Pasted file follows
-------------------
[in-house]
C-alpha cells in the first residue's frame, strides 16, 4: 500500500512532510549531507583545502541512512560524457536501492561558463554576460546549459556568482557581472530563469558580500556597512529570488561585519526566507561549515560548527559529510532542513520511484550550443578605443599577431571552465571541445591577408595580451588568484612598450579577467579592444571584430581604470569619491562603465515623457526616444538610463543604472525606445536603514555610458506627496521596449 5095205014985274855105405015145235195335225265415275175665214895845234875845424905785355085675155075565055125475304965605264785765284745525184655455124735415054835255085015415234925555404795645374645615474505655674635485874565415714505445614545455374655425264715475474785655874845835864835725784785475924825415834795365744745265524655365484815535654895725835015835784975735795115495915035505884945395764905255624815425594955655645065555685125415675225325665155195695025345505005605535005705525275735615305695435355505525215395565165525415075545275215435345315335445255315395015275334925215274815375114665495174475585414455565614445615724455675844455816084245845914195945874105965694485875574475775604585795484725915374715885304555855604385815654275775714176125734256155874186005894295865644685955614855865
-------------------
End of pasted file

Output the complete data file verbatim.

[in-house]
C-alpha cells in the first residue's frame, strides 16, 4: 500500500512532510549531507583545502541512512560524457536501492561558463554576460546549459556568482557581472530563469558580500556597512529570488561585519526566507561549515560548527559529510532542513520511484550550443578605443599577431571552465571541445591577408595580451588568484612598450579577467579592444571584430581604470569619491562603465515623457526616444538610463543604472525606445536603514555610458506627496521596449 5095205014985274855105405015145235195335225265415275175665214895845234875845424905785355085675155075565055125475304965605264785765284745525184655455124735415054835255085015415234925555404795645374645615474505655674635485874565415714505445614545455374655425264715475474785655874845835864835725784785475924825415834795365744745265524655365484815535654895725835015835784975735795115495915035505884945395764905255624815425594955655645065555685125415675225325665155195695025345505005605535005705525275735615305695435355505525215395565165525415075545275215435345315335445255315395015275334925215274815375114665495174475585414455565614445615724455675844455816084245845914195945874105965694485875574475775604585795484725915374715885304555855604385815654275775714176125734256155874186005894295865644685955614855865